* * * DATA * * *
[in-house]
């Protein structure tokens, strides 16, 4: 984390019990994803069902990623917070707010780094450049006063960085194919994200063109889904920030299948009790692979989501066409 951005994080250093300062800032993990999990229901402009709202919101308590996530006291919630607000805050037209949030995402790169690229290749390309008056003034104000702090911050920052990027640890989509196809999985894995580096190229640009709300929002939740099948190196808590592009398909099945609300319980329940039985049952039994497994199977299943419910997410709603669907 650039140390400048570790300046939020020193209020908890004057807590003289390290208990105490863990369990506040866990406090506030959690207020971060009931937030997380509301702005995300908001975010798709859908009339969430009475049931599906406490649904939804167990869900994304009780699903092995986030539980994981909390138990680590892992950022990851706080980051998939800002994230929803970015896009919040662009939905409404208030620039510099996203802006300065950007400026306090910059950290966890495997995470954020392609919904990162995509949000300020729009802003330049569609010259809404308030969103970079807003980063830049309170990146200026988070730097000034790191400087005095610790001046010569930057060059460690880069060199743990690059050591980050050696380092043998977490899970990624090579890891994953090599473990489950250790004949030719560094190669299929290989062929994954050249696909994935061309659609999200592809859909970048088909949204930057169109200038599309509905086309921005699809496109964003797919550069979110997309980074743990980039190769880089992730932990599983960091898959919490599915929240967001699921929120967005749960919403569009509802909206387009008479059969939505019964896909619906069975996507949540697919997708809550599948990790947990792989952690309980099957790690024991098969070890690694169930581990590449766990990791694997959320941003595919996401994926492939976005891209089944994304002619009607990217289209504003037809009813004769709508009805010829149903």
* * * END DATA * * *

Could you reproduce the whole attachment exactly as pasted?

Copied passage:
[in-house]
């Protein structure tokens, strides 16, 4: 984390019990994803069902990623917070707010780094450049006063960085194919994200063109889904920030299948009790692979989501066409 951005994080250093300062800032993990999990229901402009709202919101308590996530006291919630607000805050037209949030995402790169690229290749390309008056003034104000702090911050920052990027640890989509196809999985894995580096190229640009709300929002939740099948190196808590592009398909099945609300319980329940039985049952039994497994199977299943419910997410709603669907 650039140390400048570790300046939020020193209020908890004057807590003289390290208990105490863990369990506040866990406090506030959690207020971060009931937030997380509301702005995300908001975010798709859908009339969430009475049931599906406490649904939804167990869900994304009780699903092995986030539980994981909390138990680590892992950022990851706080980051998939800002994230929803970015896009919040662009939905409404208030620039510099996203802006300065950007400026306090910059950290966890495997995470954020392609919904990162995509949000300020729009802003330049569609010259809404308030969103970079807003980063830049309170990146200026988070730097000034790191400087005095610790001046010569930057060059460690880069060199743990690059050591980050050696380092043998977490899970990624090579890891994953090599473990489950250790004949030719560094190669299929290989062929994954050249696909994935061309659609999200592809859909970048088909949204930057169109200038599309509905086309921005699809496109964003797919550069979110997309980074743990980039190769880089992730932990599983960091898959919490599915929240967001699921929120967005749960919403569009509802909206387009008479059969939505019964896909619906069975996507949540697919997708809550599948990790947990792989952690309980099957790690024991098969070890690694169930581990590449766990990791694997959320941003595919996401994926492939976005891209089944994304002619009607990217289209504003037809009813004769709508009805010829149903």